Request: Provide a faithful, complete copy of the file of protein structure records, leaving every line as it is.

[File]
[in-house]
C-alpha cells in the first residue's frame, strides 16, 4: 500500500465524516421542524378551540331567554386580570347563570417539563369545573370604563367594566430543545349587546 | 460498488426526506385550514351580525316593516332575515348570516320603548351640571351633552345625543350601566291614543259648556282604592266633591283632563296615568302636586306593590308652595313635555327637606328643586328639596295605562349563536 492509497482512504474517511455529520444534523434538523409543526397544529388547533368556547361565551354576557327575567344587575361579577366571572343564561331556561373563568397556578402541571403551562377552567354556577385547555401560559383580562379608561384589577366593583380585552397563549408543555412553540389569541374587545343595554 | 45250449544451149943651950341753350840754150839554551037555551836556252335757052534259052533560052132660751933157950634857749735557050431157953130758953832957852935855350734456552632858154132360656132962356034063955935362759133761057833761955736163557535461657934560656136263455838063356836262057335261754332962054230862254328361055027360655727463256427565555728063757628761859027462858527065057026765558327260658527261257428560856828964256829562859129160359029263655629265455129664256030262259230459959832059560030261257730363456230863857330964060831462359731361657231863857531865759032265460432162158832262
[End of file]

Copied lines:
[in-house]
C-alpha cells in the first residue's frame, strides 16, 4: 500500500465524516421542524378551540331567554386580570347563570417539563369545573370604563367594566430543545349587546 | 460498488426526506385550514351580525316593516332575515348570516320603548351640571351633552345625543350601566291614543259648556282604592266633591283632563296615568302636586306593590308652595313635555327637606328643586328639596295605562349563536 492509497482512504474517511455529520444534523434538523409543526397544529388547533368556547361565551354576557327575567344587575361579577366571572343564561331556561373563568397556578402541571403551562377552567354556577385547555401560559383580562379608561384589577366593583380585552397563549408543555412553540389569541374587545343595554 | 45250449544451149943651950341753350840754150839554551037555551836556252335757052534259052533560052132660751933157950634857749735557050431157953130758953832957852935855350734456552632858154132360656132962356034063955935362759133761057833761955736163557535461657934560656136263455838063356836262057335261754332962054230862254328361055027360655727463256427565555728063757628761859027462858527065057026765558327260658527261257428560856828964256829562859129160359029263655629265455129664256030262259230459959832059560030261257730363456230863857330964060831462359731361657231863857531865759032265460432162158832262